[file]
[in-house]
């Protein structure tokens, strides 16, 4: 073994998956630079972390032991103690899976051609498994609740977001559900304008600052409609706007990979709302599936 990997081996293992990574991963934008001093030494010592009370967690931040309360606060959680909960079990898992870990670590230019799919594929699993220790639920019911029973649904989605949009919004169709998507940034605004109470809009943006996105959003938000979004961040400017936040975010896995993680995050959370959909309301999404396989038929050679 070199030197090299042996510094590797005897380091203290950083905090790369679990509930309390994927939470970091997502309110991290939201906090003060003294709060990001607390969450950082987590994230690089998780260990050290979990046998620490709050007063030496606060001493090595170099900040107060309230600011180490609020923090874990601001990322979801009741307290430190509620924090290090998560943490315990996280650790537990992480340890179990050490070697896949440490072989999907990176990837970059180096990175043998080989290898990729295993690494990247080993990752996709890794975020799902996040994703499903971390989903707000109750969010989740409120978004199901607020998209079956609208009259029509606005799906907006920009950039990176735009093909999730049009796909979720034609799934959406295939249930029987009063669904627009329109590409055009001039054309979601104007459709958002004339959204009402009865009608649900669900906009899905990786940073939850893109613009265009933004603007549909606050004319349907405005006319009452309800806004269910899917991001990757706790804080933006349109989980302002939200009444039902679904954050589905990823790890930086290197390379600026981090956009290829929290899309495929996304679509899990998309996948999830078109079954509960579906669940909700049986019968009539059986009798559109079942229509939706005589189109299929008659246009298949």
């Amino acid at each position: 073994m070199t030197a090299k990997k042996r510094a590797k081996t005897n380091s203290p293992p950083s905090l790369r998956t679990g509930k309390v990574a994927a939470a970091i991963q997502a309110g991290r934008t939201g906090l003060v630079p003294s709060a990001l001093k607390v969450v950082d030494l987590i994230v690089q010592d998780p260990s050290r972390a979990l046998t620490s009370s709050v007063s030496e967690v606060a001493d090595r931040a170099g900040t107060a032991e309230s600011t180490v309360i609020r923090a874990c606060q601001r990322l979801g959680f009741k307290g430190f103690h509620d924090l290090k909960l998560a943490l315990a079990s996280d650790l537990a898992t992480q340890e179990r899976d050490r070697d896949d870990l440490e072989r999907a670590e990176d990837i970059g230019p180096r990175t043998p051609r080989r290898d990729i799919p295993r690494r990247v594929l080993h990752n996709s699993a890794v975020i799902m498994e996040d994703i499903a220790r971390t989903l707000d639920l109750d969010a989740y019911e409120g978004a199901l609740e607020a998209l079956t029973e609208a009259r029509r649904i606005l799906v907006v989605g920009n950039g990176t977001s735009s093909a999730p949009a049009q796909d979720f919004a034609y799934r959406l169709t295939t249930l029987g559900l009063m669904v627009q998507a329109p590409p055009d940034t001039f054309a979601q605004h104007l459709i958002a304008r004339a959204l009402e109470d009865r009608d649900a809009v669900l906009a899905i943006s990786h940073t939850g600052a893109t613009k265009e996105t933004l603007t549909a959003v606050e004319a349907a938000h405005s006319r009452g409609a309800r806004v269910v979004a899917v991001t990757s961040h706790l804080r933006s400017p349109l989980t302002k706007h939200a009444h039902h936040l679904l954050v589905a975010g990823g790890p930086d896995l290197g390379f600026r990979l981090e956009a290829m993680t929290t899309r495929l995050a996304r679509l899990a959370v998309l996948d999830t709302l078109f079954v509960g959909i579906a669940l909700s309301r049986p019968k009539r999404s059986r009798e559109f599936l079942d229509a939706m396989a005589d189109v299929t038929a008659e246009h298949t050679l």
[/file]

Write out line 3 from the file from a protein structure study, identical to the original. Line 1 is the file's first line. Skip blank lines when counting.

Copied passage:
């Amino acid at each position: 073994m070199t030197a090299k990997k042996r510094a590797k081996t005897n380091s203290p293992p950083s905090l790369r998956t679990g509930k309390v990574a994927a939470a970091i991963q997502a309110g991290r934008t939201g906090l003060v630079p003294s709060a990001l001093k607390v969450v950082d030494l987590i994230v690089q010592d998780p260990s050290r972390a979990l046998t620490s009370s709050v007063s030496e967690v606060a001493d090595r931040a170099g900040t107060a032991e309230s600011t180490v309360i609020r923090a874990c606060q601001r990322l979801g959680f009741k307290g430190f103690h509620d924090l290090k909960l998560a943490l315990a079990s996280d650790l537990a898992t992480q340890e179990r899976d050490r070697d896949d870990l440490e072989r999907a670590e990176d990837i970059g230019p180096r990175t043998p051609r080989r290898d990729i799919p295993r690494r990247v594929l080993h990752n996709s699993a890794v975020i799902m498994e996040d994703i499903a220790r971390t989903l707000d639920l109750d969010a989740y019911e409120g978004a199901l609740e607020a998209l079956t029973e609208a009259r029509r649904i606005l799906v907006v989605g920009n950039g990176t977001s735009s093909a999730p949009a049009q796909d979720f919004a034609y799934r959406l169709t295939t249930l029987g559900l009063m669904v627009q998507a329109p590409p055009d940034t001039f054309a979601q605004h104007l459709i958002a304008r004339a959204l009402e109470d009865r009608d649900a809009v669900l906009a899905i943006s990786h940073t939850g600052a893109t613009k265009e996105t933004l603007t549909a959003v606050e004319a349907a938000h405005s006319r009452g409609a309800r806004v269910v979004a899917v991001t990757s961040h706790l804080r933006s400017p349109l989980t302002k706007h939200a009444h039902h936040l679904l954050v589905a975010g990823g790890p930086d896995l290197g390379f600026r990979l981090e956009a290829m993680t929290t899309r495929l995050a996304r679509l899990a959370v998309l996948d999830t709302l078109f079954v509960g959909i579906a669940l909700s309301r049986p019968k009539r999404s059986r009798e559109f599936l079942d229509a939706m396989a005589d189109v299929t038929a008659e246009h298949t050679l």